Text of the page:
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Recently I’ve gotten interested in time management techniques and apps, and I’ve gotten to review a few Pomodoro Technique apps and even had an interview with the developer of one of them. If you’re easily distracted and have a tendency to procrastinate, there’s nothing better than a little pull on the ears to keep you on track and away from distractions, and those tools are great for that.

But what about when those tools become more distracting and harder to use than they are helpful? Having all those great features and animations can actually slow you down, as I have found. So the question is, are these tools actually necessary, and to what extent? Let’s explore a few of the ins and outs of the problem.
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Living in a diverse world comes with consequences. It’s great to see people who are not stereotypical and actually go above and beyond what others consider normal behavior, but when it comes to languages, you can’t learn them all. It’s estimated that there are nearly 7000 different spoken languages in the world.

Since there are many perusers of the Internet who know only their native tongue, reading a bit of international writing on the Web can become tedious. People that often find themselves browsing foreign websites typically use Google Chrome for its integrated translation functionality. But why doesn’t OS X have that built-in? (more…)

I wasn’t one of those people who hated iTunes 11 right off the line, and was even fairly generous to it in my review. After a while, I just got used to the idea of a new — and improved, from Apple’s perspective — iTunes. All seemed well, until I started paying attention.

A few days ago I downloaded a new album from the iTunes Store on my iPhone: Daniel Bashta’s “The Invisible”. Since he’s one of my favorite artists, I purchased the album on the release date while on lunch break and listened to half of it. When I got home that night, I went to my Mac to transfer the music purchase so all my devices would be in sync. Of course, when I opened iTunes it wanted to download the LP and the entire album, but I paused it to shorten the process. To my surprise, the album did not transfer. My iPhone synced “successfully” and the album didn’t appear in my library. I then headed to the artist on my iPhone to find out what happened. The whole new album thing was gone.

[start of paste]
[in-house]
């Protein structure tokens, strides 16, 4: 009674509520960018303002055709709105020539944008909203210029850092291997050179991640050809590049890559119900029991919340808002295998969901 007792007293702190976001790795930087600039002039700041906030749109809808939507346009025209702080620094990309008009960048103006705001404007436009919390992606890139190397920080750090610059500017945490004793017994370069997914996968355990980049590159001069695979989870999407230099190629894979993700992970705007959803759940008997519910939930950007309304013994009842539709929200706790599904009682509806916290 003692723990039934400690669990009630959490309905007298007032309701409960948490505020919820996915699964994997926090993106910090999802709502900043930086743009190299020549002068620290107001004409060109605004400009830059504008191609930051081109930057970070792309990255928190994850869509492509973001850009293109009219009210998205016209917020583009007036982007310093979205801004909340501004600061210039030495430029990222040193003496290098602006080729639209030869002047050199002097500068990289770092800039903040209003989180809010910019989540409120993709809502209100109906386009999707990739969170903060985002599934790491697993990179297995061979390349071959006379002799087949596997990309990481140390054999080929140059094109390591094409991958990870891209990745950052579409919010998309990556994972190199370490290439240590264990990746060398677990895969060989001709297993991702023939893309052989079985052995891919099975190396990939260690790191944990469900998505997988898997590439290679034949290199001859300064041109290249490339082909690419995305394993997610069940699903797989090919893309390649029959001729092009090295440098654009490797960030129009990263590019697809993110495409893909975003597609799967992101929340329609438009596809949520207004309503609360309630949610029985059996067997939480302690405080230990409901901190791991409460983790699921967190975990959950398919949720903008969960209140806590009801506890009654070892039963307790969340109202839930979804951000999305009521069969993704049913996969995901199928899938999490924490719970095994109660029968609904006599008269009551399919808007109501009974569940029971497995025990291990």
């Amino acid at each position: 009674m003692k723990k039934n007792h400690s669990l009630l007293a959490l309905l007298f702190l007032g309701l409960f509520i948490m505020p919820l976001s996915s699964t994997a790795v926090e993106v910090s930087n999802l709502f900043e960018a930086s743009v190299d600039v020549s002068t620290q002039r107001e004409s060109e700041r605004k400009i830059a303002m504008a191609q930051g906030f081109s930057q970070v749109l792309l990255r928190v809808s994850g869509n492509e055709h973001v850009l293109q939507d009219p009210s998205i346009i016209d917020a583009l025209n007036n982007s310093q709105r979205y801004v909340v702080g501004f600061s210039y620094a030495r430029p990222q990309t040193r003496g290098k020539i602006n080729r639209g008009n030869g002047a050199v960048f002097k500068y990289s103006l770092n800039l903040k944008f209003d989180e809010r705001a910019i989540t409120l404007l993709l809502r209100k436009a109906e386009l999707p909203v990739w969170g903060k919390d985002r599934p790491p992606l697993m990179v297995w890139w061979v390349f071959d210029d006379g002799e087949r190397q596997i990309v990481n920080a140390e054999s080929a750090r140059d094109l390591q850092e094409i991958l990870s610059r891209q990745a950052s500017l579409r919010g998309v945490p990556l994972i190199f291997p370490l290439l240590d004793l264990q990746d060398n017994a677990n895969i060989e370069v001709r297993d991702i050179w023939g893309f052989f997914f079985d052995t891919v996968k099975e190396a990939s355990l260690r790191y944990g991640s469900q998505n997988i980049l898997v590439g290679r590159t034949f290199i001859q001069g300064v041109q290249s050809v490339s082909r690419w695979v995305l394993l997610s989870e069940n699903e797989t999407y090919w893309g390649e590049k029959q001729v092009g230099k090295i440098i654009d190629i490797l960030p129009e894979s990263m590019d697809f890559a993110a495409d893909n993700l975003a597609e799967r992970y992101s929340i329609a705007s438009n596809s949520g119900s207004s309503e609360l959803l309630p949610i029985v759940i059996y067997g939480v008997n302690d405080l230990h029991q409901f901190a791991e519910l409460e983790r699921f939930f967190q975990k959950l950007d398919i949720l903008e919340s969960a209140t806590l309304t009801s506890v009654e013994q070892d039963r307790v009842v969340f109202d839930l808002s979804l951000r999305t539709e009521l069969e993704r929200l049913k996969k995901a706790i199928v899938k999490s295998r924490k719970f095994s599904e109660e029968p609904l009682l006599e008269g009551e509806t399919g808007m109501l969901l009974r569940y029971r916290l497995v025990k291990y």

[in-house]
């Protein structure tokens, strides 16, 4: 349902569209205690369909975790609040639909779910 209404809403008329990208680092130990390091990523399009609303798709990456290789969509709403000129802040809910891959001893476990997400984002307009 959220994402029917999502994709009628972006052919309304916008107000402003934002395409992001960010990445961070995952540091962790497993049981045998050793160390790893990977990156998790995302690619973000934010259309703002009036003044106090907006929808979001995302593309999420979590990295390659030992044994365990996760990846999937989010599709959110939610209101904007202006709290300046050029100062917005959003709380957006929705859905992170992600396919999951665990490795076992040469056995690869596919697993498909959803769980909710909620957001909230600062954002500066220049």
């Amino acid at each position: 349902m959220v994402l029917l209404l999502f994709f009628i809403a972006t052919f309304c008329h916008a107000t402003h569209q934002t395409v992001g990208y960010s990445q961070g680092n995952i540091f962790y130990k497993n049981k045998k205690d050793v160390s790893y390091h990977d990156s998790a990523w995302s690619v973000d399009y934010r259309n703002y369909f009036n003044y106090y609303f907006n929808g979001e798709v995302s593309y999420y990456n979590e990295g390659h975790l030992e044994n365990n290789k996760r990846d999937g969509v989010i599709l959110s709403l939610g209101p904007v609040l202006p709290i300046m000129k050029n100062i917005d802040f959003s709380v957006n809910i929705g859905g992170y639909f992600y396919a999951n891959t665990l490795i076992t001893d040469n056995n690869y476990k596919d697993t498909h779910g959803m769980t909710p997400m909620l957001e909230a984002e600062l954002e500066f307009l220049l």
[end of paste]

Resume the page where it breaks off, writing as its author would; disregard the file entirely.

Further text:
But that was just the beginning. (more…)

Remember Dashboard? That area where you keep these tiny, simple widgets for converting measurements, checking sport scores and stock prices, and more? It happens to still be alive, even if you’ve likely quit paying much attention to it these days.

Is there any reason you should still use the Dashboard? Turns out, it’s still a plenty useful little Mac tool, and I’ll likely still be using it until Apple finally drops it entirely. Here’s why.
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It’s really easy to get out of control with your menu bar apps. There are just so many cool apps out there that make it really hard to decide on just a few apps to use so that your status bar stays uncluttered. If I could, I would have my menu bar filled with dozens of handy utilities, but that’s clearly not an option.

That’s why I recently started up on the task of getting rid of as much clutter as I could in my menu bar. It wasn’t easy, but I managed to do it with a simple and free app called Broomstick that allows you to hide menu bar apps that you wouldn’t normally be able to. How about we get to it?
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In 2012, the Mac community lost one of the Mac OS X mail clients that many considered to be the best on the market: Sparrow. Development has stopped (which doesn’t mean you can’t still use this app, though, at least for now) since the team has been acquired by Google.